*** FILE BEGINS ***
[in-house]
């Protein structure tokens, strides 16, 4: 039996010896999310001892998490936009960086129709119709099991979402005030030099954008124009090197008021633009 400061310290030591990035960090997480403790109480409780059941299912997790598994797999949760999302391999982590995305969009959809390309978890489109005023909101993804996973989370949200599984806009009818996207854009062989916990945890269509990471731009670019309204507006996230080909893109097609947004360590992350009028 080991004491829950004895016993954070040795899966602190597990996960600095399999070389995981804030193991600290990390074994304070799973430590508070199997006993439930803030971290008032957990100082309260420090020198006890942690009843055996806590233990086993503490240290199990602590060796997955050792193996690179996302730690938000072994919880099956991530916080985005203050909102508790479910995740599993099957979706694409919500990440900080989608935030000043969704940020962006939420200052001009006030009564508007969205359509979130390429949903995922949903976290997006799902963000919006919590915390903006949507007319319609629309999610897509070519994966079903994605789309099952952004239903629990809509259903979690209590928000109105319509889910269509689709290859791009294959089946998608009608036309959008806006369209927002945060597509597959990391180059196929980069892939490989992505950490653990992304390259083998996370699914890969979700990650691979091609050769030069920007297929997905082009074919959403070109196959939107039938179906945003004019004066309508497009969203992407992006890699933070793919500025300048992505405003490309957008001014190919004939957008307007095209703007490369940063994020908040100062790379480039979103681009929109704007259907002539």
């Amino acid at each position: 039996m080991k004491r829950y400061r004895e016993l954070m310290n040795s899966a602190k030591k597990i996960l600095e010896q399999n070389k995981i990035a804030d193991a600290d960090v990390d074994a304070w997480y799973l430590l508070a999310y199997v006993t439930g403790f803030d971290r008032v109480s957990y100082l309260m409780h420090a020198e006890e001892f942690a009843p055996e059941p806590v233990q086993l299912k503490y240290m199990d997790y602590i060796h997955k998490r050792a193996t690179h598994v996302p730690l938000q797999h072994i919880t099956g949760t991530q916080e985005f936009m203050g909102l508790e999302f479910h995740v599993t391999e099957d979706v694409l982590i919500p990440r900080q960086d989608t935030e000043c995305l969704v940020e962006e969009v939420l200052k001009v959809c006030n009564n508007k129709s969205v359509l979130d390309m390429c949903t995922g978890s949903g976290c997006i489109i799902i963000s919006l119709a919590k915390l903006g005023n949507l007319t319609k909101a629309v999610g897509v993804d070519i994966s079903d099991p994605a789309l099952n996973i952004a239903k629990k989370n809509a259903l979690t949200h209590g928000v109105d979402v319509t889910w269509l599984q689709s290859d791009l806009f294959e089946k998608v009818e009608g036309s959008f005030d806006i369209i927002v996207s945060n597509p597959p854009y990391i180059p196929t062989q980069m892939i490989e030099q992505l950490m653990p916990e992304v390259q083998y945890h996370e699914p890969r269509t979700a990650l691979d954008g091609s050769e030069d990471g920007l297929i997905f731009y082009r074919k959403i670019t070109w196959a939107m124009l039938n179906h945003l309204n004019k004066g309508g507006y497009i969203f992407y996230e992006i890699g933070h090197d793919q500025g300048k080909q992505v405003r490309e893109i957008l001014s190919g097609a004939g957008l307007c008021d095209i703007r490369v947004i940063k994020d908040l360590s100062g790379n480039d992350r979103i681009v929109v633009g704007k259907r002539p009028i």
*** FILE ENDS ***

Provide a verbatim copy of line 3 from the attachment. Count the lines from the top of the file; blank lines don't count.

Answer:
């Amino acid at each position: 039996m080991k004491r829950y400061r004895e016993l954070m310290n040795s899966a602190k030591k597990i996960l600095e010896q399999n070389k995981i990035a804030d193991a600290d960090v990390d074994a304070w997480y799973l430590l508070a999310y199997v006993t439930g403790f803030d971290r008032v109480s957990y100082l309260m409780h420090a020198e006890e001892f942690a009843p055996e059941p806590v233990q086993l299912k503490y240290m199990d997790y602590i060796h997955k998490r050792a193996t690179h598994v996302p730690l938000q797999h072994i919880t099956g949760t991530q916080e985005f936009m203050g909102l508790e999302f479910h995740v599993t391999e099957d979706v694409l982590i919500p990440r900080q960086d989608t935030e000043c995305l969704v940020e962006e969009v939420l200052k001009v959809c006030n009564n508007k129709s969205v359509l979130d390309m390429c949903t995922g978890s949903g976290c997006i489109i799902i963000s919006l119709a919590k915390l903006g005023n949507l007319t319609k909101a629309v999610g897509v993804d070519i994966s079903d099991p994605a789309l099952n996973i952004a239903k629990k989370n809509a259903l979690t949200h209590g928000v109105d979402v319509t889910w269509l599984q689709s290859d791009l806009f294959e089946k998608v009818e009608g036309s959008f005030d806006i369209i927002v996207s945060n597509p597959p854009y990391i180059p196929t062989q980069m892939i490989e030099q992505l950490m653990p916990e992304v390259q083998y945890h996370e699914p890969r269509t979700a990650l691979d954008g091609s050769e030069d990471g920007l297929i997905f731009y082009r074919k959403i670019t070109w196959a939107m124009l039938n179906h945003l309204n004019k004066g309508g507006y497009i969203f992407y996230e992006i890699g933070h090197d793919q500025g300048k080909q992505v405003r490309e893109i957008l001014s190919g097609a004939g957008l307007c008021d095209i703007r490369v947004i940063k994020d908040l360590s100062g790379n480039d992350r979103i681009v929109v633009g704007k259907r002539p009028i």